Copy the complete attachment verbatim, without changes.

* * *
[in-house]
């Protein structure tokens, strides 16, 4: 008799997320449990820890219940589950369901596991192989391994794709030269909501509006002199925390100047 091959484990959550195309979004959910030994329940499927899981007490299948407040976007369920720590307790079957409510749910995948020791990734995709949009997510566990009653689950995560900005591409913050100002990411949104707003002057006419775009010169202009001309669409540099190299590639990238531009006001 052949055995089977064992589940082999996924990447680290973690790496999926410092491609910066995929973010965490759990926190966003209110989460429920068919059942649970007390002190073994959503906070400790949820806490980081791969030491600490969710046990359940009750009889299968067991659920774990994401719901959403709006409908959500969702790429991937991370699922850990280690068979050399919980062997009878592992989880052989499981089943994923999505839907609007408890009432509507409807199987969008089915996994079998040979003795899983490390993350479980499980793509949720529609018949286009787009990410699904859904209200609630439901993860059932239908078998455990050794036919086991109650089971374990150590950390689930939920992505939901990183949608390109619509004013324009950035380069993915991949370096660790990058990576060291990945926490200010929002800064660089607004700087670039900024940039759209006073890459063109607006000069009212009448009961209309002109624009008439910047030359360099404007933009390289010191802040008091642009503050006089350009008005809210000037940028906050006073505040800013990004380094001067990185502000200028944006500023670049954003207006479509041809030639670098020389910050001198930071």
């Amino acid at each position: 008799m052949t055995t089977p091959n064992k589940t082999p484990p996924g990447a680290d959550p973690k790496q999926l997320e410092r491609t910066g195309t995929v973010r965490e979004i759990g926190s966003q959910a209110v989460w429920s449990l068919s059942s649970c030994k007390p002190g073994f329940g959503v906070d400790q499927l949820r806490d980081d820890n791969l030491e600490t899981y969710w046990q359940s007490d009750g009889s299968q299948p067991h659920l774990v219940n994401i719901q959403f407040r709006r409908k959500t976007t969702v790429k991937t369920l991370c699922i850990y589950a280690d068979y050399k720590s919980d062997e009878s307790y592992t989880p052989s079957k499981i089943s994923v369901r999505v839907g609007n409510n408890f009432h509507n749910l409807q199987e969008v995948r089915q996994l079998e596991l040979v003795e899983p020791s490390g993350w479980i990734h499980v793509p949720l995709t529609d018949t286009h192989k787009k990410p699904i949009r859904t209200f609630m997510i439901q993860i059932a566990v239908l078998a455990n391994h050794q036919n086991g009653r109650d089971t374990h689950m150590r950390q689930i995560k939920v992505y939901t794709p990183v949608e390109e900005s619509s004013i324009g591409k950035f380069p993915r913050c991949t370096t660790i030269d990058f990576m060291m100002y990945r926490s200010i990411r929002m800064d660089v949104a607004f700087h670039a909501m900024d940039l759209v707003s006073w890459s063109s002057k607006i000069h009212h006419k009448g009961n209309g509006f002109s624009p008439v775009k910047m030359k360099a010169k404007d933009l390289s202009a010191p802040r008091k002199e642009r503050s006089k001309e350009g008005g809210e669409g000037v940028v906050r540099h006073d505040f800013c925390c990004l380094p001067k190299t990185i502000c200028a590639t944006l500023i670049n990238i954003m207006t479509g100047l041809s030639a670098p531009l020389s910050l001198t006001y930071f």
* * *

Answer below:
[in-house]
């Protein structure tokens, strides 16, 4: 008799997320449990820890219940589950369901596991192989391994794709030269909501509006002199925390100047 091959484990959550195309979004959910030994329940499927899981007490299948407040976007369920720590307790079957409510749910995948020791990734995709949009997510566990009653689950995560900005591409913050100002990411949104707003002057006419775009010169202009001309669409540099190299590639990238531009006001 052949055995089977064992589940082999996924990447680290973690790496999926410092491609910066995929973010965490759990926190966003209110989460429920068919059942649970007390002190073994959503906070400790949820806490980081791969030491600490969710046990359940009750009889299968067991659920774990994401719901959403709006409908959500969702790429991937991370699922850990280690068979050399919980062997009878592992989880052989499981089943994923999505839907609007408890009432509507409807199987969008089915996994079998040979003795899983490390993350479980499980793509949720529609018949286009787009990410699904859904209200609630439901993860059932239908078998455990050794036919086991109650089971374990150590950390689930939920992505939901990183949608390109619509004013324009950035380069993915991949370096660790990058990576060291990945926490200010929002800064660089607004700087670039900024940039759209006073890459063109607006000069009212009448009961209309002109624009008439910047030359360099404007933009390289010191802040008091642009503050006089350009008005809210000037940028906050006073505040800013990004380094001067990185502000200028944006500023670049954003207006479509041809030639670098020389910050001198930071």
């Amino acid at each position: 008799m052949t055995t089977p091959n064992k589940t082999p484990p996924g990447a680290d959550p973690k790496q999926l997320e410092r491609t910066g195309t995929v973010r965490e979004i759990g926190s966003q959910a209110v989460w429920s449990l068919s059942s649970c030994k007390p002190g073994f329940g959503v906070d400790q499927l949820r806490d980081d820890n791969l030491e600490t899981y969710w046990q359940s007490d009750g009889s299968q299948p067991h659920l774990v219940n994401i719901q959403f407040r709006r409908k959500t976007t969702v790429k991937t369920l991370c699922i850990y589950a280690d068979y050399k720590s919980d062997e009878s307790y592992t989880p052989s079957k499981i089943s994923v369901r999505v839907g609007n409510n408890f009432h509507n749910l409807q199987e969008v995948r089915q996994l079998e596991l040979v003795e899983p020791s490390g993350w479980i990734h499980v793509p949720l995709t529609d018949t286009h192989k787009k990410p699904i949009r859904t209200f609630m997510i439901q993860i059932a566990v239908l078998a455990n391994h050794q036919n086991g009653r109650d089971t374990h689950m150590r950390q689930i995560k939920v992505y939901t794709p990183v949608e390109e900005s619509s004013i324009g591409k950035f380069p993915r913050c991949t370096t660790i030269d990058f990576m060291m100002y990945r926490s200010i990411r929002m800064d660089v949104a607004f700087h670039a909501m900024d940039l759209v707003s006073w890459s063109s002057k607006i000069h009212h006419k009448g009961n209309g509006f002109s624009p008439v775009k910047m030359k360099a010169k404007d933009l390289s202009a010191p802040r008091k002199e642009r503050s006089k001309e350009g008005g809210e669409g000037v940028v906050r540099h006073d505040f800013c925390c990004l380094p001067k190299t990185i502000c200028a590639t944006l500023i670049n990238i954003m207006t479509g100047l041809s030639a670098p531009l020389s910050l001198t006001y930071f």